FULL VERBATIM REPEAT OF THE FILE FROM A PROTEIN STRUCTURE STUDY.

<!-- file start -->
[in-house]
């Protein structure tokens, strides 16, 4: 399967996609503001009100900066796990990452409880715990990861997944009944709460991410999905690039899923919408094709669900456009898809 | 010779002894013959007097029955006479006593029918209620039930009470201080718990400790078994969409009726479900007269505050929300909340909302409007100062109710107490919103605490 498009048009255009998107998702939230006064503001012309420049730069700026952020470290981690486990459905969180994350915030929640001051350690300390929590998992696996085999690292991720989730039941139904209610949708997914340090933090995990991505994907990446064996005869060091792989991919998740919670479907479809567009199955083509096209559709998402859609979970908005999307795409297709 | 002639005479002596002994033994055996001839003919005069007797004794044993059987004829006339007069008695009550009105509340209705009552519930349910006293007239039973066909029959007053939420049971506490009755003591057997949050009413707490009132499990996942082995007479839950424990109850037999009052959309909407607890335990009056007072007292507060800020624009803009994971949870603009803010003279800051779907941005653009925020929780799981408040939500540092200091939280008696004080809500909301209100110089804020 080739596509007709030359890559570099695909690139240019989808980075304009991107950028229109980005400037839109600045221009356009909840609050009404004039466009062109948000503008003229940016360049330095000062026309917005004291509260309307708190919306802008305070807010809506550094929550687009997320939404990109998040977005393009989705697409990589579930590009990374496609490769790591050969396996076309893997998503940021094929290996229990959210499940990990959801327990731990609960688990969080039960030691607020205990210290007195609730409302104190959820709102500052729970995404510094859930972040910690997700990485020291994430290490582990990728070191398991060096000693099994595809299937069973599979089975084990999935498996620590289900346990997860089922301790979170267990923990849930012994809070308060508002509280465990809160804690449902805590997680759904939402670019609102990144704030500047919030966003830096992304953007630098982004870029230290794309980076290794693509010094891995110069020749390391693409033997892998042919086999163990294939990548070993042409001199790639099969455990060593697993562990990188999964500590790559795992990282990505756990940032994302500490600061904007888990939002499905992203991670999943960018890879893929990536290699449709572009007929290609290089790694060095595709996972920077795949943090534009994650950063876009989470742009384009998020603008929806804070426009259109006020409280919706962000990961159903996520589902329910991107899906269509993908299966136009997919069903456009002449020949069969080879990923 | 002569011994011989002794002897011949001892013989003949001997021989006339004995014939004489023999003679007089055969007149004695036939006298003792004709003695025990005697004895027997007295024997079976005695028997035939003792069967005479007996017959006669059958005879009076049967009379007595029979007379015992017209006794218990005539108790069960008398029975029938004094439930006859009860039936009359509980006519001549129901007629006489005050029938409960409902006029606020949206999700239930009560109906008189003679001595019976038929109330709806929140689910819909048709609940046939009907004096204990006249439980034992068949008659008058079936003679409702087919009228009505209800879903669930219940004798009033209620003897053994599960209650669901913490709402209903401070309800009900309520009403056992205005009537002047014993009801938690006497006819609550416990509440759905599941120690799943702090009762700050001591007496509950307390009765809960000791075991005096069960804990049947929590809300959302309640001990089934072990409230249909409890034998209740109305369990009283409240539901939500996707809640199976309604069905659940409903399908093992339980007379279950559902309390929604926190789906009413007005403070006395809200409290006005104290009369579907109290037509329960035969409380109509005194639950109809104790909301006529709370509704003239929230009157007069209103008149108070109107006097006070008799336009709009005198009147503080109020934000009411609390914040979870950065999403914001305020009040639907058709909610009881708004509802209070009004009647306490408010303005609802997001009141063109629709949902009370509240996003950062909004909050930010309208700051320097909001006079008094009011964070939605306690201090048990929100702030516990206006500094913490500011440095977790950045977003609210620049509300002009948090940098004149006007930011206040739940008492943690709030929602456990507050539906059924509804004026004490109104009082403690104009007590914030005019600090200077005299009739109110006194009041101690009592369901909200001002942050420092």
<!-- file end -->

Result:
[in-house]
């Protein structure tokens, strides 16, 4: 399967996609503001009100900066796990990452409880715990990861997944009944709460991410999905690039899923919408094709669900456009898809 | 010779002894013959007097029955006479006593029918209620039930009470201080718990400790078994969409009726479900007269505050929300909340909302409007100062109710107490919103605490 498009048009255009998107998702939230006064503001012309420049730069700026952020470290981690486990459905969180994350915030929640001051350690300390929590998992696996085999690292991720989730039941139904209610949708997914340090933090995990991505994907990446064996005869060091792989991919998740919670479907479809567009199955083509096209559709998402859609979970908005999307795409297709 | 002639005479002596002994033994055996001839003919005069007797004794044993059987004829006339007069008695009550009105509340209705009552519930349910006293007239039973066909029959007053939420049971506490009755003591057997949050009413707490009132499990996942082995007479839950424990109850037999009052959309909407607890335990009056007072007292507060800020624009803009994971949870603009803010003279800051779907941005653009925020929780799981408040939500540092200091939280008696004080809500909301209100110089804020 080739596509007709030359890559570099695909690139240019989808980075304009991107950028229109980005400037839109600045221009356009909840609050009404004039466009062109948000503008003229940016360049330095000062026309917005004291509260309307708190919306802008305070807010809506550094929550687009997320939404990109998040977005393009989705697409990589579930590009990374496609490769790591050969396996076309893997998503940021094929290996229990959210499940990990959801327990731990609960688990969080039960030691607020205990210290007195609730409302104190959820709102500052729970995404510094859930972040910690997700990485020291994430290490582990990728070191398991060096000693099994595809299937069973599979089975084990999935498996620590289900346990997860089922301790979170267990923990849930012994809070308060508002509280465990809160804690449902805590997680759904939402670019609102990144704030500047919030966003830096992304953007630098982004870029230290794309980076290794693509010094891995110069020749390391693409033997892998042919086999163990294939990548070993042409001199790639099969455990060593697993562990990188999964500590790559795992990282990505756990940032994302500490600061904007888990939002499905992203991670999943960018890879893929990536290699449709572009007929290609290089790694060095595709996972920077795949943090534009994650950063876009989470742009384009998020603008929806804070426009259109006020409280919706962000990961159903996520589902329910991107899906269509993908299966136009997919069903456009002449020949069969080879990923 | 002569011994011989002794002897011949001892013989003949001997021989006339004995014939004489023999003679007089055969007149004695036939006298003792004709003695025990005697004895027997007295024997079976005695028997035939003792069967005479007996017959006669059958005879009076049967009379007595029979007379015992017209006794218990005539108790069960008398029975029938004094439930006859009860039936009359509980006519001549129901007629006489005050029938409960409902006029606020949206999700239930009560109906008189003679001595019976038929109330709806929140689910819909048709609940046939009907004096204990006249439980034992068949008659008058079936003679409702087919009228009505209800879903669930219940004798009033209620003897053994599960209650669901913490709402209903401070309800009900309520009403056992205005009537002047014993009801938690006497006819609550416990509440759905599941120690799943702090009762700050001591007496509950307390009765809960000791075991005096069960804990049947929590809300959302309640001990089934072990409230249909409890034998209740109305369990009283409240539901939500996707809640199976309604069905659940409903399908093992339980007379279950559902309390929604926190789906009413007005403070006395809200409290006005104290009369579907109290037509329960035969409380109509005194639950109809104790909301006529709370509704003239929230009157007069209103008149108070109107006097006070008799336009709009005198009147503080109020934000009411609390914040979870950065999403914001305020009040639907058709909610009881708004509802209070009004009647306490408010303005609802997001009141063109629709949902009370509240996003950062909004909050930010309208700051320097909001006079008094009011964070939605306690201090048990929100702030516990206006500094913490500011440095977790950045977003609210620049509300002009948090940098004149006007930011206040739940008492943690709030929602456990507050539906059924509804004026004490109104009082403690104009007590914030005019600090200077005299009739109110006194009041101690009592369901909200001002942050420092």